Know the Required Length of Storage
Depending on the line of work you’re in, there is a requirement for length of time that you must keep files on hand. Some files are to be kept a few years and others may be needed up to seven or even ten years down the road. Be sure that you keep the entire office updated on the record storage requirements so that everyone is on the same page. Once the time limit is up for the keeping of the file, you can then follow the next tip which is put your shredding service to good use.
Use Your Shred Service
Be sure your office is aware of the time requirements before shredding documents but be sure to use your shredding service company. They can help you to remove documents safely and securely without cluttering up your office or storage space. They are professional and will handle the job with the privacy and security that is required when handling confidential documents.
Have Regular Cleaning Out Days
Consider scheduling a monthly cleanup. Go through your office document storage area and clear out the files that can be shredded. This will help to cut down on the clutter and back log of your storage unit. Have a designated employee that goes through once a month to make sure that the files that can be done away with are shredded and handled properly.
Create a Plan
One of the most important things you can do to help your office productivity is create a written plan for everyone to use. This will keep everyone on the same page in the office so they are all aware of the storage and filing procedures. Make sure you include items such as how you want files or storage boxes labeled, the legal requirement for length files should be kept, and what the shredding procedures to be followed are. Make sure that if you’ve previously had a plan in place that it is updated on a regular basis. Also, be sure that everyone has a copy of it and that someone checks periodically to see if everyone is following the process. This will help the employees to all know what is expected of them as they are handling confidential files.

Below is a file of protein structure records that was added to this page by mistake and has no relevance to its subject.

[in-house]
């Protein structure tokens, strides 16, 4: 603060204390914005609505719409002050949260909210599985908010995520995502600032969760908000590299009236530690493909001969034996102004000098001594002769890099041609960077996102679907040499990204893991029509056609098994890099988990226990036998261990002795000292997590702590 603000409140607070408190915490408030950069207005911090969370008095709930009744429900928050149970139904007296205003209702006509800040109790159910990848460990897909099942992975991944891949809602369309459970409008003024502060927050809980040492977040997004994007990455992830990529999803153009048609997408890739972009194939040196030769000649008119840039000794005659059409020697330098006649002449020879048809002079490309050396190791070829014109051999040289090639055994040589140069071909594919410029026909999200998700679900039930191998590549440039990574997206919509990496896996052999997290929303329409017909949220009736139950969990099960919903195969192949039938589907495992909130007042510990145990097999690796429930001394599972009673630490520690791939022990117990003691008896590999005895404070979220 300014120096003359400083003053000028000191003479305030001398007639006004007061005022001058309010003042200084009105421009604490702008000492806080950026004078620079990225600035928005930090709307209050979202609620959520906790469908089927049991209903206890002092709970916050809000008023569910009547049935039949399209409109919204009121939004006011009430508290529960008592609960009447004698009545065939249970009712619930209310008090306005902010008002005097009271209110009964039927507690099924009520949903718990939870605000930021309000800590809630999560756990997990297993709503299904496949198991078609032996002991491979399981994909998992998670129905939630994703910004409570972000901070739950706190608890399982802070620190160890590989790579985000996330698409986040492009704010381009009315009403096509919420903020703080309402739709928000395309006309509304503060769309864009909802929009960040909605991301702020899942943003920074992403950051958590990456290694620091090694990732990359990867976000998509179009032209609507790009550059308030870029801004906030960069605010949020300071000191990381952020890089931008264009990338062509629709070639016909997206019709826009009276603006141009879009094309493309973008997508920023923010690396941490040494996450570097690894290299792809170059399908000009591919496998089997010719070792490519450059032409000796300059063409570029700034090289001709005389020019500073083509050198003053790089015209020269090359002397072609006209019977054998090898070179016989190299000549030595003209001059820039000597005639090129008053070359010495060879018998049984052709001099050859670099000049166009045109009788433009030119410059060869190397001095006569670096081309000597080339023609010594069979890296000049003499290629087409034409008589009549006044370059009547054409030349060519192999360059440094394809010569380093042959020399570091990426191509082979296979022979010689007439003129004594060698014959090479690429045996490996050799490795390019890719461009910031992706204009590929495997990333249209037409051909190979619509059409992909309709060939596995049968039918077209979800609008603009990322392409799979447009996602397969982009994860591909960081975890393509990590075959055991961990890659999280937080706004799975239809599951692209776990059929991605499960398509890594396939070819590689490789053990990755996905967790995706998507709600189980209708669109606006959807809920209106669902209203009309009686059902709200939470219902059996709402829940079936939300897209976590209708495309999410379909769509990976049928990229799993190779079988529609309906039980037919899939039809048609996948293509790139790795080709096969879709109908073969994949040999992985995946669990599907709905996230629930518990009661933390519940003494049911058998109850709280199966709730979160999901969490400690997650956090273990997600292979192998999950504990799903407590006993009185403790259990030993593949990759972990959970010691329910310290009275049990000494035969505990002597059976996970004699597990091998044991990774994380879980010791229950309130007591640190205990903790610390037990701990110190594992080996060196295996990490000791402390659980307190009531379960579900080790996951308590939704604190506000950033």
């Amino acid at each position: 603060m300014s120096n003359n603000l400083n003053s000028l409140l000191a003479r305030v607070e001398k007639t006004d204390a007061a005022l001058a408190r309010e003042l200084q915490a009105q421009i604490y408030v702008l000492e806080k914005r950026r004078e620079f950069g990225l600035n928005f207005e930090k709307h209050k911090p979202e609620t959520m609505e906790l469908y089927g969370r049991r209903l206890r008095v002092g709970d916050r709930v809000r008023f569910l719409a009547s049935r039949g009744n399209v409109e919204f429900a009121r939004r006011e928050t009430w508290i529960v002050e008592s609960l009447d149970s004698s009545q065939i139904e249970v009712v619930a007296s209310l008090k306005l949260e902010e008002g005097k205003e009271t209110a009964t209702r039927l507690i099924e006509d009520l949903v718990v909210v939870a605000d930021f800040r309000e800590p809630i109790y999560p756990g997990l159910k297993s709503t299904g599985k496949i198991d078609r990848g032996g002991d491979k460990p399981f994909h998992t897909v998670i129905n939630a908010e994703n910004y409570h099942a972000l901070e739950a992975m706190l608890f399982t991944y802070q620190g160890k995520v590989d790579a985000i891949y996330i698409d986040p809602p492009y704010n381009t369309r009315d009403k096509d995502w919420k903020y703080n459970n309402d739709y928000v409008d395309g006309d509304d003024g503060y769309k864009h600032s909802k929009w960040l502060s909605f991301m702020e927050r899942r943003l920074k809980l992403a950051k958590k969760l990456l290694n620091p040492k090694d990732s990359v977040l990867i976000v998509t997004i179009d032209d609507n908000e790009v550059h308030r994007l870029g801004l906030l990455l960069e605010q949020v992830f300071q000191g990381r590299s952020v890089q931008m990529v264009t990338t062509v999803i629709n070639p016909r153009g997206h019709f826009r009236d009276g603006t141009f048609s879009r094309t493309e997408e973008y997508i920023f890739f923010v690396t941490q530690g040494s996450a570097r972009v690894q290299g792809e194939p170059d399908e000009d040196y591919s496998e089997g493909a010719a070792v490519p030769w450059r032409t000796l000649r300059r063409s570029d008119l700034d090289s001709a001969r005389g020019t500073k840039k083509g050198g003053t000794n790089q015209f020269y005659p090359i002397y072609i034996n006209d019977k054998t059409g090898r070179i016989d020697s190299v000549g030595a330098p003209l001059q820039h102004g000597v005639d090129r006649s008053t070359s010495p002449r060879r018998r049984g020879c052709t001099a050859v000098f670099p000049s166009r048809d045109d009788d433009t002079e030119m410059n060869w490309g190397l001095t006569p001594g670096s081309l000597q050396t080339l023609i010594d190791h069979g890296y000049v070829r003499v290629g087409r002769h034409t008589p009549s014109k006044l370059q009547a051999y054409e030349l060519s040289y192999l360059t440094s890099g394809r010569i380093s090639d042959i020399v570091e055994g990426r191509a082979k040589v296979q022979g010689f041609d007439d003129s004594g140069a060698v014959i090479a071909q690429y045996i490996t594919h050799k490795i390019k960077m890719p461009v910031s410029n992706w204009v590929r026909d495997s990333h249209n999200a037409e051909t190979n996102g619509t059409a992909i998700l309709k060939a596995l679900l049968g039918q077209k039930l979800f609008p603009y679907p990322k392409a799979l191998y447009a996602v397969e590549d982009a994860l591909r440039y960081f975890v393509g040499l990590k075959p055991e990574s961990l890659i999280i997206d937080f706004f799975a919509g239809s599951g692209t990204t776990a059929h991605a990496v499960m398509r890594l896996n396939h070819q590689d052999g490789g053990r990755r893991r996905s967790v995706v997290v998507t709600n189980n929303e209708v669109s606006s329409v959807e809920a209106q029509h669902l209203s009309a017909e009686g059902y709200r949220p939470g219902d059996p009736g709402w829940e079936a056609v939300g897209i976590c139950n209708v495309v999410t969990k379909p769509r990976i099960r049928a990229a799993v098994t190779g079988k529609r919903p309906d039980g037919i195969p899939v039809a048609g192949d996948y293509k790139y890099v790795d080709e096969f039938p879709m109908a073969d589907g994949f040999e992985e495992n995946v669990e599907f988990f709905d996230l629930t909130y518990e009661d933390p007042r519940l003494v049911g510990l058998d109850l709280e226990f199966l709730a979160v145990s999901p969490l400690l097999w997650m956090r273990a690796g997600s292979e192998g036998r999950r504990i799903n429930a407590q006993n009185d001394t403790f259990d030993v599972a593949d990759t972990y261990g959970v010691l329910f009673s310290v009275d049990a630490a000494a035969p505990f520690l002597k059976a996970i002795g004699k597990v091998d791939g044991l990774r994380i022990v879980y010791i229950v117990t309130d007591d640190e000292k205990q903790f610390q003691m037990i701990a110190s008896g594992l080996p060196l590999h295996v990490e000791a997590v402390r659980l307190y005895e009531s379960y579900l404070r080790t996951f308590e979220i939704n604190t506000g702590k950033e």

Keeping the productivity in your office running smoothly is as simple as having a plan in place and following that plan. This will help everyone to be in the same mind frame when it comes to storage of files and how they should be handled.
If you need help getting a plan in place, contact us today and ask for a free consultation. Let us show you how we can save you time, money, and labor.
When it comes to running your business, you may have the tried and true method of storing all your information in paper format. This could include invoices for sales, receipts for services, and even employment and customer records. However, on the new technology forefront, many businesses are running to the Cloud to store all their data in one place. While this is the newest and latest trend in data storage, is it really the best solution for all businesses? Let’s discover a few items that need to be carefully considered before moving from all paper storage to an all Cloud office. Keep these ideas in mind as you contemplate the switch over.